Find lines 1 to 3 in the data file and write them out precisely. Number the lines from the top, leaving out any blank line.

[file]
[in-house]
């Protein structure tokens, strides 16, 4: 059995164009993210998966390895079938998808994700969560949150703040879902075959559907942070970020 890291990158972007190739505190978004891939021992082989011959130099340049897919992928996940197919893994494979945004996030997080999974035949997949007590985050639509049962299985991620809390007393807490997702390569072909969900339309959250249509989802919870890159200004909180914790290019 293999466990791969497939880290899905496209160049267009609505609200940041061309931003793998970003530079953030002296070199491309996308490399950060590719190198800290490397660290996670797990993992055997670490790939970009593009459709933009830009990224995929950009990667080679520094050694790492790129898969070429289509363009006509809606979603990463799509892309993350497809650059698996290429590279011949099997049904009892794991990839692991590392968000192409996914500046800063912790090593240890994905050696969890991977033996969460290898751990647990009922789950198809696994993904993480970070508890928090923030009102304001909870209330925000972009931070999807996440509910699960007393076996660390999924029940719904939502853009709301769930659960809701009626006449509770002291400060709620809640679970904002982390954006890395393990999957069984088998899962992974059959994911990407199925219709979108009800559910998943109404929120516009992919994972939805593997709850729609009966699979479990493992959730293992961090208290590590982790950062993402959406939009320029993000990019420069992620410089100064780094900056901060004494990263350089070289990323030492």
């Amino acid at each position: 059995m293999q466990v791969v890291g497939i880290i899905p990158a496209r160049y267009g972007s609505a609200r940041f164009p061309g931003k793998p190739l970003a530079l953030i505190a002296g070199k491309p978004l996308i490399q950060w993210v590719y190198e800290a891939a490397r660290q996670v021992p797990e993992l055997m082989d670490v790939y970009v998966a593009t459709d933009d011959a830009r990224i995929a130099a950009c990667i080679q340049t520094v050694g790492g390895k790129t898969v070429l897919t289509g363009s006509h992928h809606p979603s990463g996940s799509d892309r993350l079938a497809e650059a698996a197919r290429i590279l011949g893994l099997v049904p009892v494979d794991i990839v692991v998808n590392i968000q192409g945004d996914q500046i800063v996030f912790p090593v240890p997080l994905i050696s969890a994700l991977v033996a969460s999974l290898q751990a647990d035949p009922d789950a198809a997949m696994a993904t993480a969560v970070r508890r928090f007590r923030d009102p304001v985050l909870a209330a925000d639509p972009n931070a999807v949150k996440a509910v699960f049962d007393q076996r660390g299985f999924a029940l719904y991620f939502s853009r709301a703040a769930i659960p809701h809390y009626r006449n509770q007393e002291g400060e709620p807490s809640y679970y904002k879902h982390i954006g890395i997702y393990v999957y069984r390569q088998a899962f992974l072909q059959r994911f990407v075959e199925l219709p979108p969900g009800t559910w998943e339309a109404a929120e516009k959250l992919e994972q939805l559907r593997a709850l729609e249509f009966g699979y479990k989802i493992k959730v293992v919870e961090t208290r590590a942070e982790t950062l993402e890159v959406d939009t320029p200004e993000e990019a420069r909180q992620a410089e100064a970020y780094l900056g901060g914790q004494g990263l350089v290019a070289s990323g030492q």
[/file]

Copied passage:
[in-house]
């Protein structure tokens, strides 16, 4: 059995164009993210998966390895079938998808994700969560949150703040879902075959559907942070970020 890291990158972007190739505190978004891939021992082989011959130099340049897919992928996940197919893994494979945004996030997080999974035949997949007590985050639509049962299985991620809390007393807490997702390569072909969900339309959250249509989802919870890159200004909180914790290019 293999466990791969497939880290899905496209160049267009609505609200940041061309931003793998970003530079953030002296070199491309996308490399950060590719190198800290490397660290996670797990993992055997670490790939970009593009459709933009830009990224995929950009990667080679520094050694790492790129898969070429289509363009006509809606979603990463799509892309993350497809650059698996290429590279011949099997049904009892794991990839692991590392968000192409996914500046800063912790090593240890994905050696969890991977033996969460290898751990647990009922789950198809696994993904993480970070508890928090923030009102304001909870209330925000972009931070999807996440509910699960007393076996660390999924029940719904939502853009709301769930659960809701009626006449509770002291400060709620809640679970904002982390954006890395393990999957069984088998899962992974059959994911990407199925219709979108009800559910998943109404929120516009992919994972939805593997709850729609009966699979479990493992959730293992961090208290590590982790950062993402959406939009320029993000990019420069992620410089100064780094900056901060004494990263350089070289990323030492």
């Amino acid at each position: 059995m293999q466990v791969v890291g497939i880290i899905p990158a496209r160049y267009g972007s609505a609200r940041f164009p061309g931003k793998p190739l970003a530079l953030i505190a002296g070199k491309p978004l996308i490399q950060w993210v590719y190198e800290a891939a490397r660290q996670v021992p797990e993992l055997m082989d670490v790939y970009v998966a593009t459709d933009d011959a830009r990224i995929a130099a950009c990667i080679q340049t520094v050694g790492g390895k790129t898969v070429l897919t289509g363009s006509h992928h809606p979603s990463g996940s799509d892309r993350l079938a497809e650059a698996a197919r290429i590279l011949g893994l099997v049904p009892v494979d794991i990839v692991v998808n590392i968000q192409g945004d996914q500046i800063v996030f912790p090593v240890p997080l994905i050696s969890a994700l991977v033996a969460s999974l290898q751990a647990d035949p009922d789950a198809a997949m696994a993904t993480a969560v970070r508890r928090f007590r923030d009102p304001v985050l909870a209330a925000d639509p972009n931070a999807v949150k996440a509910v699960f049962d007393q076996r660390g299985f999924a029940l719904y991620f939502s853009r709301a703040a769930i659960p809701h809390y009626r006449n509770q007393e002291g400060e709620p807490s809640y679970y904002k879902h982390i954006g890395i997702y393990v999957y069984r390569q088998a899962f992974l072909q059959r994911f990407v075959e199925l219709p979108p969900g009800t559910w998943e339309a109404a929120e516009k959250l992919e994972q939805l559907r593997a709850l729609e249509f009966g699979y479990k989802i493992k959730v293992v919870e961090t208290r590590a942070e982790t950062l993402e890159v959406d939009t320029p200004e993000e990019a420069r909180q992620a410089e100064a970020y780094l900056g901060g914790q004494g990263l350089v290019a070289s990323g030492q």